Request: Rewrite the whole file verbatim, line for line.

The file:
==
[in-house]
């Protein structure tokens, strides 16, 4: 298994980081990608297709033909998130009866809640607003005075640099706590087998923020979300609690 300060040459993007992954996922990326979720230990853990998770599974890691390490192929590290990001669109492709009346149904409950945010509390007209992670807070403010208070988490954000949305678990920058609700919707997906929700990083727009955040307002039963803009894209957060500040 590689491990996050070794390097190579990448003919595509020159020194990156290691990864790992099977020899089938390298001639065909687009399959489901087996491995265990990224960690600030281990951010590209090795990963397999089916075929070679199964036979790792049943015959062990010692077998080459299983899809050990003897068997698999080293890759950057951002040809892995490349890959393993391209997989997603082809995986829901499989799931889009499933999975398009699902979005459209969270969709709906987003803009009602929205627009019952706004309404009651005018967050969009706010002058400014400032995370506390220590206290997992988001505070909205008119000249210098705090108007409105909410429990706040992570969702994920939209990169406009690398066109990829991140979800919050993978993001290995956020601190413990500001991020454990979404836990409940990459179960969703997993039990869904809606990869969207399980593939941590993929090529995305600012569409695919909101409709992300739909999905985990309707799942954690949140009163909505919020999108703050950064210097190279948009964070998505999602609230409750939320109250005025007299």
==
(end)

[in-house]
């Protein structure tokens, strides 16, 4: 298994980081990608297709033909998130009866809640607003005075640099706590087998923020979300609690 300060040459993007992954996922990326979720230990853990998770599974890691390490192929590290990001669109492709009346149904409950945010509390007209992670807070403010208070988490954000949305678990920058609700919707997906929700990083727009955040307002039963803009894209957060500040 590689491990996050070794390097190579990448003919595509020159020194990156290691990864790992099977020899089938390298001639065909687009399959489901087996491995265990990224960690600030281990951010590209090795990963397999089916075929070679199964036979790792049943015959062990010692077998080459299983899809050990003897068997698999080293890759950057951002040809892995490349890959393993391209997989997603082809995986829901499989799931889009499933999975398009699902979005459209969270969709709906987003803009009602929205627009019952706004309404009651005018967050969009706010002058400014400032995370506390220590206290997992988001505070909205008119000249210098705090108007409105909410429990706040992570969702994920939209990169406009690398066109990829991140979800919050993978993001290995956020601190413990500001991020454990979404836990409940990459179960969703997993039990869904809606990869969207399980593939941590993929090529995305600012569409695919909101409709992300739909999905985990309707799942954690949140009163909505919020999108703050950064210097190279948009964070998505999602609230409750939320109250005025007299």